Even when their doors closed, programs and spaces pivoted, as so many did, to online screenings and workshops. SF Cinematheque’s director Steve Polta transitioned Crossroads, a festival of experimental and avant-garde film (which previously took place at SFMOMA), into a free online format. Canyon Cinema, a nonprofit film distribution company that started as a backyard cinema in 1961, focused on expanding its digital holdings, and now offers more than 1,000 titles for distribution in digital formats. And in the past two months, the renegade spirit of the Bay Area has reemerged in events like Magic Lantern’s screenings at the North Beach bar Vesuvio, held outside in Kerouac Alley. Curated by Anthony Buchanan and Lapo Guzzini, the series most recently celebrated the origins of DIY culture in San Francisco with a program of punk rock films. 

“There are a lot of things happening, but they’re just not happening under a big spotlight with the imprint and resources of an institution,” says Brett Kashmere, Canyon Cinema’s executive director. “There’s new things popping up all the time.” 

Attend two events at any of the above spaces and you’ll immediately recognize faces. Quillian describes a deeply collaborative and interconnected ecosystem. She and Guerrero met as volunteers at Artists’ Television Access, where Guerrero is now a board member. “I learned about experimental films by hanging out and being at ATA, as well as how to run a nonprofit organization,” Quillian says. “I was an intern at Canyon like a million years ago, that’s when I learned about the big-name experimental filmmakers.” SF Cinematheque is Shapeshifters’ fiscal sponsor. Craig Baldwin often connects artists showing at Other Cinema with Quillian and Guerrero to set up shows in the East Bay.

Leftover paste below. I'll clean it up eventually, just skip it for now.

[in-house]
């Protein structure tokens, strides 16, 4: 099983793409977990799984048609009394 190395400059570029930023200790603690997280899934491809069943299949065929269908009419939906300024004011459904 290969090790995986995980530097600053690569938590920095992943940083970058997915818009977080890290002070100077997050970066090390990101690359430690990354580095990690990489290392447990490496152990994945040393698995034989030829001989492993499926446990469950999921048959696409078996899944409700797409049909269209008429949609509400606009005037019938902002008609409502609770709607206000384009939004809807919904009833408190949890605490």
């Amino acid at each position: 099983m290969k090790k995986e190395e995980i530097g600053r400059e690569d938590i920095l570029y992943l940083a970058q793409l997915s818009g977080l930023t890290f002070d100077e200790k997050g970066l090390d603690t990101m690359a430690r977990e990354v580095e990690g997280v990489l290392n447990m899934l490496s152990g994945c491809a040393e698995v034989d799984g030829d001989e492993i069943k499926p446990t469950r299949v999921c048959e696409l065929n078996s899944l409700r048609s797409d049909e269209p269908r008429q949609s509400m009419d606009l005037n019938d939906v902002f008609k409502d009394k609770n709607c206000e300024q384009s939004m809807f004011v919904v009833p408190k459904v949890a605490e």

“The commonality amongst these organizations and projects is that they’re light in infrastructure and adaptable,” Kashmere points out. “And I think that’s something that’s consistent with Bay Area film culture, that sense of self-reliance and collaboration and adaptability, and being light on your feet.”

Even so, smaller organizations and artist-run projects across the Bay Area have historically benefitted from the presence of larger-scale institutions. Earlier this year, SFMOMA and SF Cinematheque co-presented Assembly of Images, an online film program curated by Basso featuring work that explored the representation of African Americans in photography and film. A piece from Canyon Cinema’s holdings, Christopher Harris’ Reckless Eyeballing, was included in the program, and Kashmere says SFMOMA’s screening fee covered roughly half the cost of digitization. 

Guerrero, similarly, describes instances when a larger institution might have the resources to bring an artist to town and install technically complex or difficult-to-show work that’s beyond Shapeshifters’ capacity. “But then these smaller venues get to feed off that and artists can show maybe early works or things they’re experimenting on,” he explains.